There is one more type of forcing that I wish to look at. It is very narrow in its application but I feel it is still worth mentioning in passing. In almost every draft you play, the goal it to go undefeated and 3-0. At Pro Tours, if you 2-1 every draft you will finish in the top 40! With this in mind, fellow magicthegathering.com columnist Frank Karsten decided to force white-blue at both Worlds and PT–Geneva. We had done a lot of practice drafts and come to the conclusion that although it doesn't often pull off all the wins, white-blue almost always finished 2-1, and Frank felt this was good enough to force.
The reason it is possible to force white-blue in Time Spiral
Block Draft is that between the colours there are a huge amount of playables. Cards like D'Avenant Healer
, Jedit's Dragoons
, Merfolk Thaumaturgist
, Aquamorph Entity
and Blind Phantasm
are all very late picks but are all perfectly playable. As long as he managed to fill each quota, Frank would end up with a deck that was solid. Sometimes he would be in a great seat for the colours and he would pull out the extra win, but even when he wasn't, the synergy of all the mediocre cards would come together ensuring that he would at least win more than he lost.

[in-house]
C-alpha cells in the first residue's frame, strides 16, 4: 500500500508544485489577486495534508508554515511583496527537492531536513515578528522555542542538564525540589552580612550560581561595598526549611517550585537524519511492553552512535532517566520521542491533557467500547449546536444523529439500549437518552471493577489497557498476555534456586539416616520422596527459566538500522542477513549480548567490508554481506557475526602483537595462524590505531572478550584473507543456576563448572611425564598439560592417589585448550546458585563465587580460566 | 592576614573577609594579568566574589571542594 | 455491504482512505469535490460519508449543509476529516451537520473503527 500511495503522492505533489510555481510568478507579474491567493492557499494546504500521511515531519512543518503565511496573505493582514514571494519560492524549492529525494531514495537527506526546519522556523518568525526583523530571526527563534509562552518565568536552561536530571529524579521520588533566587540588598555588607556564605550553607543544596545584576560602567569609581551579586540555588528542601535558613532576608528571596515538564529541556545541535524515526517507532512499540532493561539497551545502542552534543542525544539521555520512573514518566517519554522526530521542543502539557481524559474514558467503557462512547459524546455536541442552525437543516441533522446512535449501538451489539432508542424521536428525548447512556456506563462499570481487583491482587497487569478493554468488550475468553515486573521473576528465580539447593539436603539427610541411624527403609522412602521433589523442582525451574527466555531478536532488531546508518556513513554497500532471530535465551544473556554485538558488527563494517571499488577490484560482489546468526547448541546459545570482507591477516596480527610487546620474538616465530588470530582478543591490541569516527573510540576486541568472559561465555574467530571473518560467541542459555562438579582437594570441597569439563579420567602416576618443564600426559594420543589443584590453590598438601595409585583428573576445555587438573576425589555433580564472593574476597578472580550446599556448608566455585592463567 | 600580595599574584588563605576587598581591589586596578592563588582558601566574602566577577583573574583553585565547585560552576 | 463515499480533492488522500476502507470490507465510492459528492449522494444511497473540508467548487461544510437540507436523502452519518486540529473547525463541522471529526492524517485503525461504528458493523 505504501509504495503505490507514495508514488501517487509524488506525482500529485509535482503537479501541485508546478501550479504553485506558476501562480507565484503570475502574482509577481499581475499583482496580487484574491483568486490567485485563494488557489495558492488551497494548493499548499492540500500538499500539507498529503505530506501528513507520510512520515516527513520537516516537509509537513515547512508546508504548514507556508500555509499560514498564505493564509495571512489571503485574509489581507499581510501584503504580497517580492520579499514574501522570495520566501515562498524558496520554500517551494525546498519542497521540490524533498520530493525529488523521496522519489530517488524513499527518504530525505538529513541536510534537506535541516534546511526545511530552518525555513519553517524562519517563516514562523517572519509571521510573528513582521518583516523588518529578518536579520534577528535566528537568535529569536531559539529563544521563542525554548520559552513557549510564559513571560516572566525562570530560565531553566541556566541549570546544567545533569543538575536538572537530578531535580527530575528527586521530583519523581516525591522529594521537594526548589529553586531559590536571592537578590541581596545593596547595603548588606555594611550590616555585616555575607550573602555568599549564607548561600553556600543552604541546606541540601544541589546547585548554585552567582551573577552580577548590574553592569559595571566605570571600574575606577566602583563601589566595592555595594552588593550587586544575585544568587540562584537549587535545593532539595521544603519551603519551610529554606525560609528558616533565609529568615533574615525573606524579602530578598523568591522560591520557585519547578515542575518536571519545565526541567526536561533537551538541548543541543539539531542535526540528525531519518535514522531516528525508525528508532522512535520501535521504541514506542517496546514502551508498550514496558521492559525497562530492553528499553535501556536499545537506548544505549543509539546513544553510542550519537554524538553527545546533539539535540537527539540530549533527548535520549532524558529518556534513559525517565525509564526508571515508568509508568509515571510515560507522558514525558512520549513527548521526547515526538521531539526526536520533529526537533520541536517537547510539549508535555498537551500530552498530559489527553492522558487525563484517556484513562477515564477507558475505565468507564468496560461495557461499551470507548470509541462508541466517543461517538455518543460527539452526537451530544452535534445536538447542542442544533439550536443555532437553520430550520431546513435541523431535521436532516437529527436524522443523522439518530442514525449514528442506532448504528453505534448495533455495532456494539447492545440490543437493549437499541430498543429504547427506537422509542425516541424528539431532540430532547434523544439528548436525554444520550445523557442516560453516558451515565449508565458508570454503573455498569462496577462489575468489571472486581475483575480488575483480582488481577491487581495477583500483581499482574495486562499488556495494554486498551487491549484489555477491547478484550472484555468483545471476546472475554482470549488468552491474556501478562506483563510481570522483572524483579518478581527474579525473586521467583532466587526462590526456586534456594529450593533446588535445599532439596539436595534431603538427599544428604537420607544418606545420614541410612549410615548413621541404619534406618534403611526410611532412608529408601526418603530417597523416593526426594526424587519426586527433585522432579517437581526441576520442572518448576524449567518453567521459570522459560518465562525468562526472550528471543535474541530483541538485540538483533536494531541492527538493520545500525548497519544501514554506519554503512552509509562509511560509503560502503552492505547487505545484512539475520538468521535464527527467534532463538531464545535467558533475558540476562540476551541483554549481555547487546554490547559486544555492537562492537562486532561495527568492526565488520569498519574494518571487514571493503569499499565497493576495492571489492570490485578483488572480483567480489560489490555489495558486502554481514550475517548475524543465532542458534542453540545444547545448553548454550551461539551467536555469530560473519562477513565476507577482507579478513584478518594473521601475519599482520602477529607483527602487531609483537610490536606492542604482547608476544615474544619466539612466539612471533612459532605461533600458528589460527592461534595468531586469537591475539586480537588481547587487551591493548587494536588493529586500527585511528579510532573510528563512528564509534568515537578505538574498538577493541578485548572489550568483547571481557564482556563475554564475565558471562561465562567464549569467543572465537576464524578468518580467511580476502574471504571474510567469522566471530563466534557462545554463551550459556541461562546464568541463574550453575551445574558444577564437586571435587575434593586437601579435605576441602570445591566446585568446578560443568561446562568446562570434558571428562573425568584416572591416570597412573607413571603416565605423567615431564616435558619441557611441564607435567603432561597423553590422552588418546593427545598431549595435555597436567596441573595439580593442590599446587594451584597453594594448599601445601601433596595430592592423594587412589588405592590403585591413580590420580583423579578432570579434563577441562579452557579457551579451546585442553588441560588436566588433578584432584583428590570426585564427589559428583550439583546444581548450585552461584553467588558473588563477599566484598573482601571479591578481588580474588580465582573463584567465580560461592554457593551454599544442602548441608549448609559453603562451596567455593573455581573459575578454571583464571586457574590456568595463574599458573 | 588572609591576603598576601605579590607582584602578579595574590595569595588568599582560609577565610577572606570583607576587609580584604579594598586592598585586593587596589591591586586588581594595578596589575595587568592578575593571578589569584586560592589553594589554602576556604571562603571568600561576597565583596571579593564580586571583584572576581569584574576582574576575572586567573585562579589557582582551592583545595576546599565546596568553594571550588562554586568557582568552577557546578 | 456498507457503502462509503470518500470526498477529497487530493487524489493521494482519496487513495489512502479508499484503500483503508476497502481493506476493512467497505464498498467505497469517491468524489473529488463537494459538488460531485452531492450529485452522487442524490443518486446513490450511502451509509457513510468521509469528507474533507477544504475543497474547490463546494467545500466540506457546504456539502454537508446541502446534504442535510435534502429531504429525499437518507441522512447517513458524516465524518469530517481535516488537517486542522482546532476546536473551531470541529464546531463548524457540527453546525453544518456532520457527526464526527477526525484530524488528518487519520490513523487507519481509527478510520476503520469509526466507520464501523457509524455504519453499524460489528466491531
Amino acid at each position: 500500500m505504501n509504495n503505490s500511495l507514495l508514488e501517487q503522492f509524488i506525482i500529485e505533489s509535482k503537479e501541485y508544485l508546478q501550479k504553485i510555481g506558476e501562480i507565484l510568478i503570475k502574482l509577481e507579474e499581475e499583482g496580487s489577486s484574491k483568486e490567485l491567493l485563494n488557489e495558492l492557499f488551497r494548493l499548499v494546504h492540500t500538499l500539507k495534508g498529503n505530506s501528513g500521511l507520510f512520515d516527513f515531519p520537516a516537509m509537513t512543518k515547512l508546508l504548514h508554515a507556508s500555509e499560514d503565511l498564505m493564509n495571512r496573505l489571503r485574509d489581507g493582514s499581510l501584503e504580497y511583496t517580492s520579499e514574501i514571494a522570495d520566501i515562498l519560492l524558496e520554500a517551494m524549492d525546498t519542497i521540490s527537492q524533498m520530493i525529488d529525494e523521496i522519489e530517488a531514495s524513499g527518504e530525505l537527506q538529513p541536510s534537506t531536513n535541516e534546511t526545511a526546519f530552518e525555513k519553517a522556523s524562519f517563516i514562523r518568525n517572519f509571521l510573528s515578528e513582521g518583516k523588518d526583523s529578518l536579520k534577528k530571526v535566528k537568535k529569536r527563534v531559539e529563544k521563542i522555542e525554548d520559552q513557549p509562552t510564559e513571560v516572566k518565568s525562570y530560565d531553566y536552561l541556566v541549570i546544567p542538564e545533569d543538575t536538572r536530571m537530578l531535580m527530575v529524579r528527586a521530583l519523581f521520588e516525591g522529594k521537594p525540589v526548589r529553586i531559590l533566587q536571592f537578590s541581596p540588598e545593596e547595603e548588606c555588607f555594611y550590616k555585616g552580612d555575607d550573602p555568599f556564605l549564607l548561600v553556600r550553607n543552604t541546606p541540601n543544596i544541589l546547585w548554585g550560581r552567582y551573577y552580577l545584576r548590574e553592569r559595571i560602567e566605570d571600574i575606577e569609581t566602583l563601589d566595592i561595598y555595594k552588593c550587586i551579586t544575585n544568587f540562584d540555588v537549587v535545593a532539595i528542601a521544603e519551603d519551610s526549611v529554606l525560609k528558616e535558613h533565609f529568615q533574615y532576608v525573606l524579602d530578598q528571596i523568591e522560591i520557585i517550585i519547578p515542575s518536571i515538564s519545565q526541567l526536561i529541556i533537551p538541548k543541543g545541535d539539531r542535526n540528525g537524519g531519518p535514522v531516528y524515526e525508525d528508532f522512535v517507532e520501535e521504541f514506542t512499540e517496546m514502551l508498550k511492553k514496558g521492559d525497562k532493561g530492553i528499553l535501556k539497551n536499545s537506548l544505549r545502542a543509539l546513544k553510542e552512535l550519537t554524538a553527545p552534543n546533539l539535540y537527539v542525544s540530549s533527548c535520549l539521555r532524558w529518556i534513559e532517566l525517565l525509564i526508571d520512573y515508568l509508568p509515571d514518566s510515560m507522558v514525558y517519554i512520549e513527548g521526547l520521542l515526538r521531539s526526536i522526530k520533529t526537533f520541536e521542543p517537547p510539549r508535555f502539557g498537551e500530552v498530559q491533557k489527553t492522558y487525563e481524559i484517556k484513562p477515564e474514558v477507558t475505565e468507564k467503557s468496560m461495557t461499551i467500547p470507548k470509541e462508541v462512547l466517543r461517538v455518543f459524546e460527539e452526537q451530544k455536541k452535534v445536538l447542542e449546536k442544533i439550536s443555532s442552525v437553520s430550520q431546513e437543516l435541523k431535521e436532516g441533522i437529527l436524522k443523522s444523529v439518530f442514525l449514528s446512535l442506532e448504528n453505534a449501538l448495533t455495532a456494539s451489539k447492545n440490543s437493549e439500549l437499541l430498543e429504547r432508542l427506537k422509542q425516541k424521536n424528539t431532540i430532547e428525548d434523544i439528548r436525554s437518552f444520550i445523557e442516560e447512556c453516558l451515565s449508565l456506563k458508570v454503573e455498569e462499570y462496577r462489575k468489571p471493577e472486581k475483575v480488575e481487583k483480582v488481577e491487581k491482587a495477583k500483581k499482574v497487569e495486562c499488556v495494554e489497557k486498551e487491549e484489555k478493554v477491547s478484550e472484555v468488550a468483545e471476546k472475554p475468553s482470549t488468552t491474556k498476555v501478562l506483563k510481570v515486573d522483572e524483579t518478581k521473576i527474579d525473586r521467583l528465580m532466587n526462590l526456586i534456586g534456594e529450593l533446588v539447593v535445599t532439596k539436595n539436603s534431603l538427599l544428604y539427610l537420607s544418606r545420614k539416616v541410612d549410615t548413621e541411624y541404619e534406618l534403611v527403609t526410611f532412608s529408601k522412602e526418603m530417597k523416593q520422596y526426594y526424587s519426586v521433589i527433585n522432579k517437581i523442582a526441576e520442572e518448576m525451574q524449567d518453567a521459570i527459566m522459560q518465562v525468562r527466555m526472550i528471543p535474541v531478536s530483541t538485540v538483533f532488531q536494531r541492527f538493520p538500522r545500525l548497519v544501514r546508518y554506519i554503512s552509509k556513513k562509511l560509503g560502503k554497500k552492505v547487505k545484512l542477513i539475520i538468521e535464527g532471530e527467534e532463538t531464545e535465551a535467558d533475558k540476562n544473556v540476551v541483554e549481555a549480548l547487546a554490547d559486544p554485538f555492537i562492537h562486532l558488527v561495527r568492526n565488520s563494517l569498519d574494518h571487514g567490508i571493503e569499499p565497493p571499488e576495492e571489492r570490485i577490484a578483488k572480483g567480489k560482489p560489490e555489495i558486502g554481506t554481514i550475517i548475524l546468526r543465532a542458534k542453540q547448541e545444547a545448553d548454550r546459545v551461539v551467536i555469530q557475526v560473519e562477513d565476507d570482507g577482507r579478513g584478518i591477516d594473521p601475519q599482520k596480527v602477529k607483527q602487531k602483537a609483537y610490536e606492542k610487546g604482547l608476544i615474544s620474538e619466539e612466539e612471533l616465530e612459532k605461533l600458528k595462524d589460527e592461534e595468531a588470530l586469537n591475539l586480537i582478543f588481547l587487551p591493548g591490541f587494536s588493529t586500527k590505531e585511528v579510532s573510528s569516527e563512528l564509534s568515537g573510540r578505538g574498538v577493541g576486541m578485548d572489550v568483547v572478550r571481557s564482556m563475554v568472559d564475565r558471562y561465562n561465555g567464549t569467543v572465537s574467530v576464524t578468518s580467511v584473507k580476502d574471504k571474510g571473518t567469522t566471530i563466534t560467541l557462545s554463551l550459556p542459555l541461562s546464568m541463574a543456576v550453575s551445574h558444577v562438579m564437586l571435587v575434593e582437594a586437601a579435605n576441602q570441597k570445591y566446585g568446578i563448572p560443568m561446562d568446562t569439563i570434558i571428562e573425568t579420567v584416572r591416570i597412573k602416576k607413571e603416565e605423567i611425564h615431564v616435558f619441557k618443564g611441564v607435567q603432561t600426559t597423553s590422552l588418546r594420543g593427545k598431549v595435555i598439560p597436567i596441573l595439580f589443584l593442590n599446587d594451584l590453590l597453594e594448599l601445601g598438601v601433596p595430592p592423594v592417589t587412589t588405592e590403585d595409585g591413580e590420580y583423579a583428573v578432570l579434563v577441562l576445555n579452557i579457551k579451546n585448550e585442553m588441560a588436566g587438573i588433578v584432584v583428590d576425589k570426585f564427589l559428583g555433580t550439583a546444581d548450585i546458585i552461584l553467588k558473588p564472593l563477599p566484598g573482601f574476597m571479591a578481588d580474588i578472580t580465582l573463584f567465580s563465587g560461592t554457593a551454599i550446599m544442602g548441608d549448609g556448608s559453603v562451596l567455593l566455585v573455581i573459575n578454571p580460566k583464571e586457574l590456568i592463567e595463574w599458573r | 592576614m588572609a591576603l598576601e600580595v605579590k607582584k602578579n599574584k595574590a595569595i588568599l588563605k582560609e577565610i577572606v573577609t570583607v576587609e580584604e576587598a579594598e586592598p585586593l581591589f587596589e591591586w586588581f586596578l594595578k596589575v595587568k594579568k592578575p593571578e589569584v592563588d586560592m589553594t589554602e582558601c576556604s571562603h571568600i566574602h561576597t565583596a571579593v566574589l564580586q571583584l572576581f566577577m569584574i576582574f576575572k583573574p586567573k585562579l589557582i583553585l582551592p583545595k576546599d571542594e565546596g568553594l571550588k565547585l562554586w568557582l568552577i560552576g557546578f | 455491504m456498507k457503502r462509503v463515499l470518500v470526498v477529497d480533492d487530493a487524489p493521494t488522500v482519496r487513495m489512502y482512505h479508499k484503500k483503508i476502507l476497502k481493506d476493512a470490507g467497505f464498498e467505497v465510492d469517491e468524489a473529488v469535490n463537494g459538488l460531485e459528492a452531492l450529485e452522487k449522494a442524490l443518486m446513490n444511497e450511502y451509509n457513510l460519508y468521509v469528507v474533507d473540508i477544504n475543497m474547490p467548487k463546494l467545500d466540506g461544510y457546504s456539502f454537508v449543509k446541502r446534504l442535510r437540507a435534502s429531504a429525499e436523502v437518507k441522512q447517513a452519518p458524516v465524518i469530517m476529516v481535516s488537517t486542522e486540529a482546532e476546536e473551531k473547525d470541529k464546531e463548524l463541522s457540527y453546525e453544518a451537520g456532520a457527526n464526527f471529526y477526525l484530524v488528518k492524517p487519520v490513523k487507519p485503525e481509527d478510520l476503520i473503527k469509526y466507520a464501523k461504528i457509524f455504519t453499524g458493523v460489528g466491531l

To conclude, forcing is sometimes a strategy you will want to apply, but it is seldom that it happens or that it is correct to do so. To force, you need to have extensive practice with the archetype, because you have to relearn individual card values as almost everything will change to mould the strategy. You also need to be fairly certain that you are the only one partaking in a particular tactic, or at least be able to recognise when there is somebody else (Slivers dry up early or weak cards that you expected to wheel don't come back). If someone else is drafting the same, or if the packs just don't comply, you have to know when to abandon your plan and adopt a new one. Often it will centre around a late but crucial pick that is easy to miss. If you do have to ditch the plan, you need to have the flexibility dive into something else and recognise what type of cards you will need—most forced archetypes have fallback options for when things go wrong. And as a final word, I am not an advocate of forcing because I believe it is far more likely for it to go wrong than work out, but good luck in trying.